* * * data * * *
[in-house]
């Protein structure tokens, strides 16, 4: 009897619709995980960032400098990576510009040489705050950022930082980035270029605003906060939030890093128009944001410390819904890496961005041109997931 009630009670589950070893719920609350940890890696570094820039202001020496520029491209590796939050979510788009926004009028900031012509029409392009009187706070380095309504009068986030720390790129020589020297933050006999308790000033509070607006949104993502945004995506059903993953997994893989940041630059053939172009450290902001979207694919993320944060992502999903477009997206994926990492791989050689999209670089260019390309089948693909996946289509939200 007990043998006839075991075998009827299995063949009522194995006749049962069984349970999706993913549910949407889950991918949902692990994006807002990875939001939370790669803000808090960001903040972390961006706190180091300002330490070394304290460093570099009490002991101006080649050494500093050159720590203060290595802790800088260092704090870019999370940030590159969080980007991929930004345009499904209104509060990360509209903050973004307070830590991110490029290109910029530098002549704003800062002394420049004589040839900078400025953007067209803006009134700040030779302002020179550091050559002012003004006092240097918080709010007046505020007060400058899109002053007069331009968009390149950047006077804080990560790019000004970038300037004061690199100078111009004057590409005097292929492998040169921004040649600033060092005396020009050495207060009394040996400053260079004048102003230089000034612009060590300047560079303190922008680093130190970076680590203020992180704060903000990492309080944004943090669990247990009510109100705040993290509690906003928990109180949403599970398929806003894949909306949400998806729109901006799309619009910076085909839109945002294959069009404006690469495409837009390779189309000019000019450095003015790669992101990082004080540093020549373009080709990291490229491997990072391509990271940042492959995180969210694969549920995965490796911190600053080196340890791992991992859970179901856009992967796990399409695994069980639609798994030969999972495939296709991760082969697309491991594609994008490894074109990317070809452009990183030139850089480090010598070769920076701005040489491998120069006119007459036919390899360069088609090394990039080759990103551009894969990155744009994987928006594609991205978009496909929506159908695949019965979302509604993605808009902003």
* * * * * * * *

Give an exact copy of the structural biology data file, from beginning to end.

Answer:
[in-house]
């Protein structure tokens, strides 16, 4: 009897619709995980960032400098990576510009040489705050950022930082980035270029605003906060939030890093128009944001410390819904890496961005041109997931 009630009670589950070893719920609350940890890696570094820039202001020496520029491209590796939050979510788009926004009028900031012509029409392009009187706070380095309504009068986030720390790129020589020297933050006999308790000033509070607006949104993502945004995506059903993953997994893989940041630059053939172009450290902001979207694919993320944060992502999903477009997206994926990492791989050689999209670089260019390309089948693909996946289509939200 007990043998006839075991075998009827299995063949009522194995006749049962069984349970999706993913549910949407889950991918949902692990994006807002990875939001939370790669803000808090960001903040972390961006706190180091300002330490070394304290460093570099009490002991101006080649050494500093050159720590203060290595802790800088260092704090870019999370940030590159969080980007991929930004345009499904209104509060990360509209903050973004307070830590991110490029290109910029530098002549704003800062002394420049004589040839900078400025953007067209803006009134700040030779302002020179550091050559002012003004006092240097918080709010007046505020007060400058899109002053007069331009968009390149950047006077804080990560790019000004970038300037004061690199100078111009004057590409005097292929492998040169921004040649600033060092005396020009050495207060009394040996400053260079004048102003230089000034612009060590300047560079303190922008680093130190970076680590203020992180704060903000990492309080944004943090669990247990009510109100705040993290509690906003928990109180949403599970398929806003894949909306949400998806729109901006799309619009910076085909839109945002294959069009404006690469495409837009390779189309000019000019450095003015790669992101990082004080540093020549373009080709990291490229491997990072391509990271940042492959995180969210694969549920995965490796911190600053080196340890791992991992859970179901856009992967796990399409695994069980639609798994030969999972495939296709991760082969697309491991594609994008490894074109990317070809452009990183030139850089480090010598070769920076701005040489491998120069006119007459036919390899360069088609090394990039080759990103551009894969990155744009994987928006594609991205978009496909929506159908695949019965979302509604993605808009902003």